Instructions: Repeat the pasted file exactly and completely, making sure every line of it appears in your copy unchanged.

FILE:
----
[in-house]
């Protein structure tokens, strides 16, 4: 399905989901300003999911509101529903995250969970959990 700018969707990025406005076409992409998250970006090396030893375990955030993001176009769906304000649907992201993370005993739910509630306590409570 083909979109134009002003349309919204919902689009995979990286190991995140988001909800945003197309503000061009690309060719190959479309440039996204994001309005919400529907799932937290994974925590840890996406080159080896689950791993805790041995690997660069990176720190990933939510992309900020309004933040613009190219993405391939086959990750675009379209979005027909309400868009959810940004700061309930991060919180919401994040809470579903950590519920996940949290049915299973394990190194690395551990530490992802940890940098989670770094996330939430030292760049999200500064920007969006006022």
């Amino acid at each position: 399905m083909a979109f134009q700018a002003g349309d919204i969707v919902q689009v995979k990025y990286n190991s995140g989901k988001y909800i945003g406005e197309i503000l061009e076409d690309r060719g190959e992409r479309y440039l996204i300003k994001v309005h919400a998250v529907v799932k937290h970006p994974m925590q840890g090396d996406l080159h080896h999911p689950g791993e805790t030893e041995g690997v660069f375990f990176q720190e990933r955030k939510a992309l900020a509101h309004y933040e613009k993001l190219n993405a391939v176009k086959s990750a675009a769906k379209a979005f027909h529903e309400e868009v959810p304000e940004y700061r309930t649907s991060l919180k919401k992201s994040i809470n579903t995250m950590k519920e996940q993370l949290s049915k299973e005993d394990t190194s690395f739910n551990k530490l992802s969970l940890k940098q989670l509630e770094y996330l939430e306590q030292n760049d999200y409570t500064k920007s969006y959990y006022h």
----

[in-house]
């Protein structure tokens, strides 16, 4: 399905989901300003999911509101529903995250969970959990 700018969707990025406005076409992409998250970006090396030893375990955030993001176009769906304000649907992201993370005993739910509630306590409570 083909979109134009002003349309919204919902689009995979990286190991995140988001909800945003197309503000061009690309060719190959479309440039996204994001309005919400529907799932937290994974925590840890996406080159080896689950791993805790041995690997660069990176720190990933939510992309900020309004933040613009190219993405391939086959990750675009379209979005027909309400868009959810940004700061309930991060919180919401994040809470579903950590519920996940949290049915299973394990190194690395551990530490992802940890940098989670770094996330939430030292760049999200500064920007969006006022």
């Amino acid at each position: 399905m083909a979109f134009q700018a002003g349309d919204i969707v919902q689009v995979k990025y990286n190991s995140g989901k988001y909800i945003g406005e197309i503000l061009e076409d690309r060719g190959e992409r479309y440039l996204i300003k994001v309005h919400a998250v529907v799932k937290h970006p994974m925590q840890g090396d996406l080159h080896h999911p689950g791993e805790t030893e041995g690997v660069f375990f990176q720190e990933r955030k939510a992309l900020a509101h309004y933040e613009k993001l190219n993405a391939v176009k086959s990750a675009a769906k379209a979005f027909h529903e309400e868009v959810p304000e940004y700061r309930t649907s991060l919180k919401k992201s994040i809470n579903t995250m950590k519920e996940q993370l949290s049915k299973e005993d394990t190194s690395f739910n551990k530490l992802s969970l940890k940098q989670l509630e770094y996330l939430e306590q030292n760049d999200y409570t500064k920007s969006y959990y006022h």